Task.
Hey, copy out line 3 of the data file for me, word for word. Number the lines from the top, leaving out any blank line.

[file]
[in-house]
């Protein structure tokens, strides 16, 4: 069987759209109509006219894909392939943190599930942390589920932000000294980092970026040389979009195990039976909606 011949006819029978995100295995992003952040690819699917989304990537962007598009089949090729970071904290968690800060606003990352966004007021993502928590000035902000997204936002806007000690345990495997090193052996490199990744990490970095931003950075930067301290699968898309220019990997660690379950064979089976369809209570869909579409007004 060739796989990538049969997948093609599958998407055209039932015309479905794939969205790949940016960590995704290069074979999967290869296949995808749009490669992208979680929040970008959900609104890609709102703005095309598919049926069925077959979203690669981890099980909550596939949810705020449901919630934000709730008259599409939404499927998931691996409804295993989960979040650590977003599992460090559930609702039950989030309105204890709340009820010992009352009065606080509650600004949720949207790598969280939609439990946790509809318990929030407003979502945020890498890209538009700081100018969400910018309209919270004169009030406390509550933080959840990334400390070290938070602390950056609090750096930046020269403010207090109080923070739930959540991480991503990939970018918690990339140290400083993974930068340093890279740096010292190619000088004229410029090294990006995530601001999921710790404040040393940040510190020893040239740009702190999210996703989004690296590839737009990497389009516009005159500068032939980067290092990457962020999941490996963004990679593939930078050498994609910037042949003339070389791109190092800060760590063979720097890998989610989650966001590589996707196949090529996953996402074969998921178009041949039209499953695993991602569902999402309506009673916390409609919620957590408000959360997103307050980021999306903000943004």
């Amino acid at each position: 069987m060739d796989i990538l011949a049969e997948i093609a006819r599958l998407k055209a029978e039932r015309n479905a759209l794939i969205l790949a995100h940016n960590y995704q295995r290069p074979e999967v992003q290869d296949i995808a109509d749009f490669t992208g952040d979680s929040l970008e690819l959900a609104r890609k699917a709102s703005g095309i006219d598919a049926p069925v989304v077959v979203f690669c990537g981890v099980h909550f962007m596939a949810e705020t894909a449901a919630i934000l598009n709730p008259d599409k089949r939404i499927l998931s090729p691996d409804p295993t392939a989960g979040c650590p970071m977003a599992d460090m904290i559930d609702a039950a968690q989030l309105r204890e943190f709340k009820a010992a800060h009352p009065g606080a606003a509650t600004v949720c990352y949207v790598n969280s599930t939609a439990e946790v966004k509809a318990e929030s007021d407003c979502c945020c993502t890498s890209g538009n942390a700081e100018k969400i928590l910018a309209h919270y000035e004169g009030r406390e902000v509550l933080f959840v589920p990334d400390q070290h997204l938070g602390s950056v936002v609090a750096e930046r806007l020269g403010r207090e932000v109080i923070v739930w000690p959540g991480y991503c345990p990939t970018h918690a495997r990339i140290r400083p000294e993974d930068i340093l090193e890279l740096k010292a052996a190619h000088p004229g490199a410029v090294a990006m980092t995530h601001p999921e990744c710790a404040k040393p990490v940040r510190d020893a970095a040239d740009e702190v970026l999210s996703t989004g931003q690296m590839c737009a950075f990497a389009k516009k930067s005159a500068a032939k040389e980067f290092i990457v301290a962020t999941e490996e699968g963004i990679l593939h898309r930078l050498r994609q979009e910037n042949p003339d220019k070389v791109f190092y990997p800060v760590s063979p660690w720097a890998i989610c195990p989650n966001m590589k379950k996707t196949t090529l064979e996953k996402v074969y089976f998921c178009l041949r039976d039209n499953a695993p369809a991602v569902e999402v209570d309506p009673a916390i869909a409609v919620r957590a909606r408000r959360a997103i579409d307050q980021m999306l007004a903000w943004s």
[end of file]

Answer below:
């Amino acid at each position: 069987m060739d796989i990538l011949a049969e997948i093609a006819r599958l998407k055209a029978e039932r015309n479905a759209l794939i969205l790949a995100h940016n960590y995704q295995r290069p074979e999967v992003q290869d296949i995808a109509d749009f490669t992208g952040d979680s929040l970008e690819l959900a609104r890609k699917a709102s703005g095309i006219d598919a049926p069925v989304v077959v979203f690669c990537g981890v099980h909550f962007m596939a949810e705020t894909a449901a919630i934000l598009n709730p008259d599409k089949r939404i499927l998931s090729p691996d409804p295993t392939a989960g979040c650590p970071m977003a599992d460090m904290i559930d609702a039950a968690q989030l309105r204890e943190f709340k009820a010992a800060h009352p009065g606080a606003a509650t600004v949720c990352y949207v790598n969280s599930t939609a439990e946790v966004k509809a318990e929030s007021d407003c979502c945020c993502t890498s890209g538009n942390a700081e100018k969400i928590l910018a309209h919270y000035e004169g009030r406390e902000v509550l933080f959840v589920p990334d400390q070290h997204l938070g602390s950056v936002v609090a750096e930046r806007l020269g403010r207090e932000v109080i923070v739930w000690p959540g991480y991503c345990p990939t970018h918690a495997r990339i140290r400083p000294e993974d930068i340093l090193e890279l740096k010292a052996a190619h000088p004229g490199a410029v090294a990006m980092t995530h601001p999921e990744c710790a404040k040393p990490v940040r510190d020893a970095a040239d740009e702190v970026l999210s996703t989004g931003q690296m590839c737009a950075f990497a389009k516009k930067s005159a500068a032939k040389e980067f290092i990457v301290a962020t999941e490996e699968g963004i990679l593939h898309r930078l050498r994609q979009e910037n042949p003339d220019k070389v791109f190092y990997p800060v760590s063979p660690w720097a890998i989610c195990p989650n966001m590589k379950k996707t196949t090529l064979e996953k996402v074969y089976f998921c178009l041949r039976d039209n499953a695993p369809a991602v569902e999402v209570d309506p009673a916390i869909a409609v919620r957590a909606r408000r959360a997103i579409d307050q980021m999306l007004a903000w943004s």